This article was originally published in Electrochemical and Metallurgical Industry Publication of August 1907. Information within this article is therefore correct as of 1907. The publication of this material aims to provide historical insight on the subject and its place in industry.
The use of exhaust fans-for removing acid gases and for conveying gases in chemical works and metallurgical plants are numerous.
Where gases are encountered which would corrode iron and steel it has been customary to line the body of the fan with an enamel or glass, but still more often to use a stoneware fan.
The Schutte & Koerting Co. of Philadelphia, are now constructing fans built entirely of hard lead with the exception of the shaft, which is lead covered.
This material is very strong and exhaust fans constructed of it can be run at high speed.
These hard-lead exhaust fans are finding use in sulphuric acid plants, and may be placed between the glover tower and the first chamber, or between two Gay-Lussac towers where these are used, or at the end of the system, as circumstances may demand.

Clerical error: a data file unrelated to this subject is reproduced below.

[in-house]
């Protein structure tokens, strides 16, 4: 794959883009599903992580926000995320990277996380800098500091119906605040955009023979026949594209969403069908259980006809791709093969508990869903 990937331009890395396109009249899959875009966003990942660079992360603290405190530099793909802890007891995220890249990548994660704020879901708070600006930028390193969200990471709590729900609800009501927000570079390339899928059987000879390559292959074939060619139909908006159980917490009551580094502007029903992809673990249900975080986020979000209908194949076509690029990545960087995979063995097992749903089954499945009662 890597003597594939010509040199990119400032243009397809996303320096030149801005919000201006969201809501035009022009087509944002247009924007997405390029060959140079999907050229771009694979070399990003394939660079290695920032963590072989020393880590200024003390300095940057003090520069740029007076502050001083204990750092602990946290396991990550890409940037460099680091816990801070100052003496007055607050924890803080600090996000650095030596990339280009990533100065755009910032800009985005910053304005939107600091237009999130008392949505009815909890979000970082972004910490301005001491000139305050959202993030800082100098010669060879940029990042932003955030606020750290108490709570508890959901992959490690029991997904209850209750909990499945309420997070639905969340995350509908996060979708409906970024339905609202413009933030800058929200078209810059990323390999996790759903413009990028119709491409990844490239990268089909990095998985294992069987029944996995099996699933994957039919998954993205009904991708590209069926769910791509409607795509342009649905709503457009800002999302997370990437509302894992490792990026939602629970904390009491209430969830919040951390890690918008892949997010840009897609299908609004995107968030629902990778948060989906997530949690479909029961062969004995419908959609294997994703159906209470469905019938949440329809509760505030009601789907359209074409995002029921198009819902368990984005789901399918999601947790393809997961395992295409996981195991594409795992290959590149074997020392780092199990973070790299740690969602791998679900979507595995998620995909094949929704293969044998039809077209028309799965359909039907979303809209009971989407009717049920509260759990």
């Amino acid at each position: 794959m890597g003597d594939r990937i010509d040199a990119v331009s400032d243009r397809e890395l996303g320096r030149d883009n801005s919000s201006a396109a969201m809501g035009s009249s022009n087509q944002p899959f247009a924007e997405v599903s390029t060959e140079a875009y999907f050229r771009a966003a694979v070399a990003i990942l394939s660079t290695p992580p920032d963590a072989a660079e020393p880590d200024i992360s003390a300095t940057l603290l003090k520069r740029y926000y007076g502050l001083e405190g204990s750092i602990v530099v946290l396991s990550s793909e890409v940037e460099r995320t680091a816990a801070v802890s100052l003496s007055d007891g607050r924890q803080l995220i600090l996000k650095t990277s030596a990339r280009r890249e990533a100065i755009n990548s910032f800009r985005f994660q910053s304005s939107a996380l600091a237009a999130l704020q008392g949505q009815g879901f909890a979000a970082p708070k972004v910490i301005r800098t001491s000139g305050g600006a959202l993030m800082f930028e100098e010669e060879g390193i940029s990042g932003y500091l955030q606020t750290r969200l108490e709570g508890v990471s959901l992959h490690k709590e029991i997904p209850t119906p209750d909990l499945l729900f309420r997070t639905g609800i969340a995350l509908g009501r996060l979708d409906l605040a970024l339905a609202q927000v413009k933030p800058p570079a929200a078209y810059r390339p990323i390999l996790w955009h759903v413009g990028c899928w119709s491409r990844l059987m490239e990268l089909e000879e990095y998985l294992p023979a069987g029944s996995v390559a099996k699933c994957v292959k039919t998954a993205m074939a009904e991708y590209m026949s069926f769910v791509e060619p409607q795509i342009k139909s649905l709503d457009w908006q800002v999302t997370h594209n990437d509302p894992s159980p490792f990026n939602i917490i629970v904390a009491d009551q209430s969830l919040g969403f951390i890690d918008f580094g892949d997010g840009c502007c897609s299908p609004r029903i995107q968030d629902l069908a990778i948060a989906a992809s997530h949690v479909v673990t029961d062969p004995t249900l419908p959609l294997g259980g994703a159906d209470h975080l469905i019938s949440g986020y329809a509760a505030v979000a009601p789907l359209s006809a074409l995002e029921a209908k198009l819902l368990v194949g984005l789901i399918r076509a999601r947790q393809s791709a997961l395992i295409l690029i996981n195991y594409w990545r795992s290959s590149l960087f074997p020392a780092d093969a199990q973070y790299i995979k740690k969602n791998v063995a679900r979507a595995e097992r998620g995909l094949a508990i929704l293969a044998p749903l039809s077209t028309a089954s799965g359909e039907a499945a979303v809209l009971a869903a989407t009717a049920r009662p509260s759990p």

The fan insures continuous draught under all conditions, resulting in economy of operation, the increased production often being 15 to 20 per cent without enlarging the burners.
The exhaust fan may be set to discharge vertically either top or bottom, or horizontally in either direction. When intended to run at low speeds the bearings are massive and strong, being provided with self-oiling devices. The standard type is arranged for belt drive but electric drive may be substituted if desirable.
Some idea of the work these exhaust fans will accomplish can be gathered from the fact that the largest size has a capacity of 6,800 cubic feet. This exhaust fan is operated at 450 r. p. m. the diameter of the inlet is 28 inches, and it is driven by a pulley 16 inches in diameter by 8 inches wide.
Sand-Lime Brick – The manufacture of sand-lime brick is rapidly becoming an important industry in the United States and is likely to be as profitable here as it has been in Germany for the last ten years. A sand-lime brick is essentially a mass of sand cemented by hydrous lime silicates. The Bricks can easily be made with a crushing strength of over 4,000 pounds per square inch and a tensile strength of over 200 pounds per square inch. A brick plant for making sand-lime bricks, near Sayreton, Alaska, is briefly described in a paper by Charles Butts in the annual economic bulletin (No. 315) of the United States Geological Survey for the year 1906.
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